Once with a mom friend, I awkwardly blurted out, “If my kid had pushed your kid, I would not expect him to say sorry. We would just talk about what happened. So, no pressure.” They just stared at me stunned. Maybe an entire podcast on navigating parenting differences on the playground?

Okay, so yeah, I totally agree with what this parent says about “I can’t control them and I don’t want to undermine or question them in front of their kids” when they’re forcing the apologies. So yeah, that’s that letting go. People certainly have a right to do things their own way, the way they think is best.

Where I see things a little differently than this parent writing to me is that I don’t believe this will hurt her child at all. Yeah, it’s not an example of what this parent would do, but it’s a fine example out there of what people are doing. And I mean, the whole purpose of our guidance for them is for them to be exposed gradually to the rest of the world. And this is a common way that parents react, into that apology. Because they feel that that’s the right thing to do. All of this is very well-intentioned, right?

But what we know about children is that they process things more slowly than we do. And even we, as adults, when we do something that hurts someone’s feelings or we do something wrong, we’re not always able to snap into an apology. Especially if we feel people jumping on us around what we did. We don’t have that kind of emotional comfort space that we need to be vulnerable, which is what an apology, a true apology, comes from. That vulnerability, that openness, looking at it and saying, Ooh, I’m sorry I did that. That’s not going to just come trippingly off the tongue immediately.

Yet we expect this from children, because a lot of us feel like what people see in our children is going to reflect on us. And so we want them to be better than we are, right? A lot of the time, maybe. But that impulse is actually not going to get us the result that we want. It’s going to make our children feel more distanced from us, less inclined to want to genuinely go to that vulnerable place where apologies come from. It’s going to make them feel like they aren’t trusted, that they can’t really navigate this. That they have our judgment more than they have the support that they need. So I agree with this parent, that’s not an ideal situation for those children to have to do that.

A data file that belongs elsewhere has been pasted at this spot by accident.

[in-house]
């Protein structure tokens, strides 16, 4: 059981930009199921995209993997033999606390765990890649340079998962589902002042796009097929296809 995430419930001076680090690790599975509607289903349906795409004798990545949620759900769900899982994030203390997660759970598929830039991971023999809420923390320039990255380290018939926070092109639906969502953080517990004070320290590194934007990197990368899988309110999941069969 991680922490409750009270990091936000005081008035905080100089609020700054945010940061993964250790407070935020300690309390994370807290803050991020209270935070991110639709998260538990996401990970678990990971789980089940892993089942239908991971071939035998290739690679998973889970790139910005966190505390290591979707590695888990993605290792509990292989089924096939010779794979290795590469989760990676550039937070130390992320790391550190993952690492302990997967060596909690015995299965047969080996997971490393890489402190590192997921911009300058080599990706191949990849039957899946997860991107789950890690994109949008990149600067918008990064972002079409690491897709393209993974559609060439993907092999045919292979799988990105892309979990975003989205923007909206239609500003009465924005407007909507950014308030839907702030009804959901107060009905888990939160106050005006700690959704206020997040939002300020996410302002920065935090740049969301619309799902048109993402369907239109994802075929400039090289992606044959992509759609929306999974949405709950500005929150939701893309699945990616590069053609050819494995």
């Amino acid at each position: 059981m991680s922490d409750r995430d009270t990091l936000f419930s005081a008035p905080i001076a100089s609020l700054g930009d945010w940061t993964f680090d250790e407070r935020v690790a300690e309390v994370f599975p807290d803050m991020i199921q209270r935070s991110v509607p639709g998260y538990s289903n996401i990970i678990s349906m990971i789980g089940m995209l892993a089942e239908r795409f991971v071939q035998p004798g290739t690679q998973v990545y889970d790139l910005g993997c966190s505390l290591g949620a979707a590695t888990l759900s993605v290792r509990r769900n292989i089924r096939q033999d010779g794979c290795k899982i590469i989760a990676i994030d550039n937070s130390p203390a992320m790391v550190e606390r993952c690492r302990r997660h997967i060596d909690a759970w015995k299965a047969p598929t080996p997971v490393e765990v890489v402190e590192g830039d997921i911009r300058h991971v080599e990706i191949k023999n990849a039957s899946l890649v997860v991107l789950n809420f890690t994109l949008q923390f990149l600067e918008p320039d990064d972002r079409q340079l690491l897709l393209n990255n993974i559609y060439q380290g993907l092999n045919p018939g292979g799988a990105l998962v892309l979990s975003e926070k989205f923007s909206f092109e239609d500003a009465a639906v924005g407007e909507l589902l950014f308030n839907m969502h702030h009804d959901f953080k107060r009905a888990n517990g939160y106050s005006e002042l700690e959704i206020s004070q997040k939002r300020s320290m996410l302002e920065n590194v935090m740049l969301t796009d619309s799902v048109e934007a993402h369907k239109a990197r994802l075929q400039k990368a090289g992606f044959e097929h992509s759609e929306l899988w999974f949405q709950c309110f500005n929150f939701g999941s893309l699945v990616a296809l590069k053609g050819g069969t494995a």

And yeah, we can’t always be there ahead of time to stop the hitting or shoving. That’s not going to be possible. Once we see a child going to that place once, then we can be close by because now we’ve gotten a clue that this child is not managing the situation easily. And we can be there for them, to help. So she says, “My kid is usually just sort of stunned.” Yes. And it’s not even stunned in a scary way. They’re not usually traumatized by it in any way. It’s just Ooh, what just happened? What was that about?

So in that moment of processing, what do they need from us there? They need us to be ready to block so it doesn’t happen again. So, physically there. Ideally calmly there, with confidence that this isn’t going to terrify our child. If we’re terrified or if we’re emotional, then that’s when it gets scarier for them. But on its own, it’s just a puzzling moment, right? And yeah, we want to make sure they’re okay. Usually we can look at them and see, but we might say like, Ooh, did that hurt? Yeah. Are you all right? But try to be careful not to turn this into that I see my child is this sad victim here or something, which can be a projection that we have that’s similar to that projection of being angry at the other child. It’s that mother bear or father bear in us, fiercely protective. But the best way to protect isn’t to let that bear out of us. It’s more protective in a helpful way to be calm, to wait, to really check out our child. Rather than trying to console them or fix something that may not even need fixing. So staying open to, What did they think? And you know, just checking both children out.